Engage the children Interactions:

Spoon feeding

Show the infant the BIG spoon and the LITTLE spoon.  Encourage the infant her to reach for one or the other.  Depending on which spoon the infant chooses say “(child’s name) has the LITTLE spoon” or (child’s name) has the BIG spoon.”  Allow the infant to play with the spoon for a minute or two.  Then hold out your hand and say “give (your name) the BIG spoon or LITTLE spoon” depending on which spoon the infant chose to play with for a minute.  Show the infant the LITTLE spoon and LITTLE bowl, say “(child’s name) eats with a LITTLE spoon and a LITTLE bowl.”  As you show the infant the BIG spoon and BIG bowl say “(your name) eats with a BIG spoon and a BIG bowl.”  As you feed the infant, repeat “(child’s name) eats with a LITTLE spoon and a LITTLE bowl.”  Every few bites, feed yourself from the BIG spoon and BIG bowl and say “(your name) eats with a BIG spoon and a BIG bowl.” 

 

Make adaptations

Snapshot of Development: 12 to 18 Months

Play:

At the beginning of this stage, many infants are imitating the use of everyday objects, such as cups and spoons. This moves into early pretend play where the infant may feed you, or pretend to drink from a cup or eat off of an empty spoon. They also are great imitators and may enjoy imitating daily activities. They may enjoy putting multiple objects in containers and systematically searching for hidden toys and objects. Many infants will pat pictures in books and sometimes vocalize while looking at books.

Communication:

At the beginning of this stage, many infants begin to respond to one step directions, such as, “Give me the ball.” They may need gestures to help them understand the direction. At the end of this stage, many infants follow a related two-step direction without the help of gestures, such as, “Get the ball and give it to Daddy.” They may be pointing to ask for wants and needs and to ask you to name objects. At around 12 months of age, many infants say 1-3 words on their own and by the end of this stage may say up to 15 or more words. Many infants play turn-taking games at this stage.

Motor:

At the beginning of this stage, many infants are crawling and cruising to get around, and by the end of this stage, infants are walking with good balance. They may also enjoy walking while carrying large objects and pulling toys. When given a crayon for the first time, they may mouth the crayon or mark the paper. By the end of this stage, many infants are scribbling on paper. They may be starting to scoop food with a spoon and actually get some to their mouths. Infants may also be using a straw or open cup to drink.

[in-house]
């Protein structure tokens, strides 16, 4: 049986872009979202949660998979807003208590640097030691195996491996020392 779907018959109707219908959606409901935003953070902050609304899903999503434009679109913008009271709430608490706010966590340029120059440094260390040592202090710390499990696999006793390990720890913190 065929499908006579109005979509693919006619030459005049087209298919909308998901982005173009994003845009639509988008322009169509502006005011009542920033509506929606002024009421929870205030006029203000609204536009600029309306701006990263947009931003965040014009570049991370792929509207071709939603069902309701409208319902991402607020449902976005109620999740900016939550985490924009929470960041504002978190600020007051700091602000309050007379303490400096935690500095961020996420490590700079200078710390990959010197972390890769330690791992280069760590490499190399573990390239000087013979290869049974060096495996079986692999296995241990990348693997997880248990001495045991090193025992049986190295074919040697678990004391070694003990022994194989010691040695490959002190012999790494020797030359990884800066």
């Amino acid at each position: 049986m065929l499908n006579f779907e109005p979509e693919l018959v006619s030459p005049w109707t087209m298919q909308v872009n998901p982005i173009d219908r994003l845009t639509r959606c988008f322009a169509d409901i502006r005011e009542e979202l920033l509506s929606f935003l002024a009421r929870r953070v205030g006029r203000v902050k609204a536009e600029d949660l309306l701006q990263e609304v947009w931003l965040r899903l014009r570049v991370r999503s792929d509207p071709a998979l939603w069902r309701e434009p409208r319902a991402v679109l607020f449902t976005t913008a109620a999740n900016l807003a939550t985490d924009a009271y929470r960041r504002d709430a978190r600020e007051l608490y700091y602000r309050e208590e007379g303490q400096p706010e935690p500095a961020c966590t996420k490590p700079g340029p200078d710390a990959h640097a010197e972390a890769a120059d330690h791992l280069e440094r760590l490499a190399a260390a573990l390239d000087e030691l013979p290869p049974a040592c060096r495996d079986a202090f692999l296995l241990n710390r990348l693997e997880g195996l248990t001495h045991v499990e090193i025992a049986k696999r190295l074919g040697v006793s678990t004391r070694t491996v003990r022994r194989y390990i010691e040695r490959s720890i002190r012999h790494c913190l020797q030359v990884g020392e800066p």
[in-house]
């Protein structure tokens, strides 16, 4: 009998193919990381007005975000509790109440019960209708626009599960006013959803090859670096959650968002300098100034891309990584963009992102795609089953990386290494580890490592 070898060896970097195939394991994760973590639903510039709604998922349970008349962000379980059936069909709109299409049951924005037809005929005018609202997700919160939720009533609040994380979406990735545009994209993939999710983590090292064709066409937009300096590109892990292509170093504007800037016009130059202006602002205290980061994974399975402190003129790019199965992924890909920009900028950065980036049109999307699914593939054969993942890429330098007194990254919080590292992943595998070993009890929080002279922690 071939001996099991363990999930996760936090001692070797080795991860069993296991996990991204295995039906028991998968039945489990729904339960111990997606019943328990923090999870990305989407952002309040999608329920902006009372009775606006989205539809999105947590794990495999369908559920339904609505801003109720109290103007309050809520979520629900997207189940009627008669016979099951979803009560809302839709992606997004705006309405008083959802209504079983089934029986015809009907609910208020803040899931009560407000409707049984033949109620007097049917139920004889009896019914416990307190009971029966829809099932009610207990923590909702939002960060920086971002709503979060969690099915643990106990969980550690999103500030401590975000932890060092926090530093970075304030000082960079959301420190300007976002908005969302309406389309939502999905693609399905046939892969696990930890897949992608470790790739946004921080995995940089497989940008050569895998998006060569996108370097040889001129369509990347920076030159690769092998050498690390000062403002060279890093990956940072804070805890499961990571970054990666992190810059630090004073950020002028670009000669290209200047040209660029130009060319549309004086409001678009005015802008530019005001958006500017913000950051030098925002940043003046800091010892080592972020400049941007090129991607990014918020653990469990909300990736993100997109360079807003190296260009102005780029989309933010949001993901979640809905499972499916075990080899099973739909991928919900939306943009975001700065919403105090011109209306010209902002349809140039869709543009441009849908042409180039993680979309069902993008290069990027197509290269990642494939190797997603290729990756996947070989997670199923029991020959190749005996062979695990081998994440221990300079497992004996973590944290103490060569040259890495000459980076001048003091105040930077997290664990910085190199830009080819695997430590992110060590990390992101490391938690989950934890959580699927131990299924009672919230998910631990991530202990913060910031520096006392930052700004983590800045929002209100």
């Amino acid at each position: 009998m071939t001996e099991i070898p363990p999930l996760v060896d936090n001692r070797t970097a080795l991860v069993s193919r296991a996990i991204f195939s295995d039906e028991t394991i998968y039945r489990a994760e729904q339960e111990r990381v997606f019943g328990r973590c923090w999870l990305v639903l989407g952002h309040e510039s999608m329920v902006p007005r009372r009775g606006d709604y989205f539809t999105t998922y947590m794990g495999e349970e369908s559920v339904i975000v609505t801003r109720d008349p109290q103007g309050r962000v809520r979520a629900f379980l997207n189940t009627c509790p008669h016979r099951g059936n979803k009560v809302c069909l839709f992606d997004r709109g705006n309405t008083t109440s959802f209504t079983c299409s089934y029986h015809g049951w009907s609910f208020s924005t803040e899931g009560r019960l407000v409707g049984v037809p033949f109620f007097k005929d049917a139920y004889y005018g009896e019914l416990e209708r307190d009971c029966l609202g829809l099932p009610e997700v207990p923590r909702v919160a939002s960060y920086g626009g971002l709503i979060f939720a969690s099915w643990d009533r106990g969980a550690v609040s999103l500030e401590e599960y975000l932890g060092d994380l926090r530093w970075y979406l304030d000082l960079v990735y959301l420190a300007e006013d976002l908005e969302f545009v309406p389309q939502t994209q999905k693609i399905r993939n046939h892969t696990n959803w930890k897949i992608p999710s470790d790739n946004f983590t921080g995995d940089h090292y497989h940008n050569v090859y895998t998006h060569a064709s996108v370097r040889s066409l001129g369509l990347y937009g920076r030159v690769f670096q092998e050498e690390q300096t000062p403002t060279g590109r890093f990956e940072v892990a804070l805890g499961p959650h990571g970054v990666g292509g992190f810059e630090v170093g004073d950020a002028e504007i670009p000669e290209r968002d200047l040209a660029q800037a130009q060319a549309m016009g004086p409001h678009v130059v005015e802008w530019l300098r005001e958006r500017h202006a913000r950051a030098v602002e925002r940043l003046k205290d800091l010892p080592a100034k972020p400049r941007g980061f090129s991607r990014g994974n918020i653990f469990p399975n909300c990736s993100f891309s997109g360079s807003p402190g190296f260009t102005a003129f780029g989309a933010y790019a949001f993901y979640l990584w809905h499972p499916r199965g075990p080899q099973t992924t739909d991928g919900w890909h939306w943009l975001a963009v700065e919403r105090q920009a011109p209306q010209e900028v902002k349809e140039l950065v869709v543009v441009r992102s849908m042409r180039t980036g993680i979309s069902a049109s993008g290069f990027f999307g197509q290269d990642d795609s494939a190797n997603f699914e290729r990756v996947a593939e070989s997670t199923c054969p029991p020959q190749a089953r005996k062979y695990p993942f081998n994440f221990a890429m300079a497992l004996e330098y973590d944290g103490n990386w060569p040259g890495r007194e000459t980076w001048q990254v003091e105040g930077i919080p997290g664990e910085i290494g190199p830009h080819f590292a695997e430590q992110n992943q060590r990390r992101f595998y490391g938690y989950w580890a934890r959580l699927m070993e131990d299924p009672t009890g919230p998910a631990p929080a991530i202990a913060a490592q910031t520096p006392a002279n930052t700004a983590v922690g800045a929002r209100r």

Obtain materials Materials:

Spoons(2) one BIG and one LITTLE
LITTLE bowl with mashed fruits or vegetables
BIG bowl with a snack for yourself
LITTLE crackers
BIG crackers

Note: Small parts create a choking hazard for children. Make sure that all materials you choose to use for an activity or lesson with children meet safety requirements. Small parts are not appropriate for children who are 5 years of age or younger.

 

Engage the children Interactions:

Spoon feeding

Show the infant the BIG spoon and the LITTLE spoon.  Encourage the infant her to reach for one or the other.  Depending on which spoon the infant chooses say “(child’s name) has the LITTLE spoon” or (child’s name) has the BIG spoon.”  Allow the infant to play with the spoon for a minute or two.  Then hold out your hand and say “give (your name) the BIG or LITTLE spoon” depending on which spoon the infant chose to play with for a minute.  Show the infant the LITTLE spoon and LITTLE bowl, say “(child’s name) eats with a LITTLE spoon and a LITTLE bowl.”  As you show the infant the BIG spoon and BIG bowl say “(your name) eats with a BIG spoon and a BIG bowl.”  Allow the infant to practice spoon feeding herself.  As the infant feeds herself, repeat “(child’s name) eats with a LITTLE spoon and a LITTLE bowl.”  As you eat yourself from the BIG spoon and BIG bowl and say “(your name) eats with a BIG spoon and a BIG bowl.” 

Finger Foods

Place a few BIG and LITTLE crackers on the infant’s tray.  Allow the infant to begin finger feeding. Pick up a BIG cracker and a LITTLE cracker, ask the infant “(Child’s name) do you want a BIG cracker or a LITTLE cracker?” Allow the infant to choose, if the infant chooses the BIG cracker from the tray say “(child’s name) is eating a BIG cracker.”  If the infant chooses the LITTLE cracker say “(child’s name) is eating a LITTLE cracker.”   Continue to allow the infant to feed herself, saying “BIG cracker or LITTLE cracker” depending on which one the infant picks up and eats.

 

Reflections on this Lesson

Ask yourself:

"How could I teach the math lesson  - LITTLE and BIG during other daily activities and routines?"

"What books do I have in my child care setting that include the math concept –LITTLE and BIG?"

"What songs or finger plays do I typically use in my child care setting that support the math concept – LITTLE and BIG?"

 

 


 

Empty speech bubbleComment on this lesson

 

 

 

 

To report a problem with the site, please email us.

© 2011. M.A.T.H.